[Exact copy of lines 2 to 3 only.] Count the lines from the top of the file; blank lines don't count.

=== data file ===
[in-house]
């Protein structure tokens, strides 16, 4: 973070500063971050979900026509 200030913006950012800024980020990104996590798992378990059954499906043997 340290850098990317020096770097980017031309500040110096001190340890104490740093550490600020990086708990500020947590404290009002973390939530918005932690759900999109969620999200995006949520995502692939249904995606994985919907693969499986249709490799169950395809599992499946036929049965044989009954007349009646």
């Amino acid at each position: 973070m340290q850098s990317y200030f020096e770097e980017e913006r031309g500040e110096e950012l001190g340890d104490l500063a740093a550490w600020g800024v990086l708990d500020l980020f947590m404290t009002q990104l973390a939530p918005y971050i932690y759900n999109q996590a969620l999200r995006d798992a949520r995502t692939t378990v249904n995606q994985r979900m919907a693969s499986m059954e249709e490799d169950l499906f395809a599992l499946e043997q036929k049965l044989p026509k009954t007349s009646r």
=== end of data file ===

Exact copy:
């Protein structure tokens, strides 16, 4: 973070500063971050979900026509 200030913006950012800024980020990104996590798992378990059954499906043997 340290850098990317020096770097980017031309500040110096001190340890104490740093550490600020990086708990500020947590404290009002973390939530918005932690759900999109969620999200995006949520995502692939249904995606994985919907693969499986249709490799169950395809599992499946036929049965044989009954007349009646």
């Amino acid at each position: 973070m340290q850098s990317y200030f020096e770097e980017e913006r031309g500040e110096e950012l001190g340890d104490l500063a740093a550490w600020g800024v990086l708990d500020l980020f947590m404290t009002q990104l973390a939530p918005y971050i932690y759900n999109q996590a969620l999200r995006d798992a949520r995502t692939t378990v249904n995606q994985r979900m919907a693969s499986m059954e249709e490799d169950l499906f395809a599992l499946e043997q036929k049965l044989p026509k009954t007349s009646r």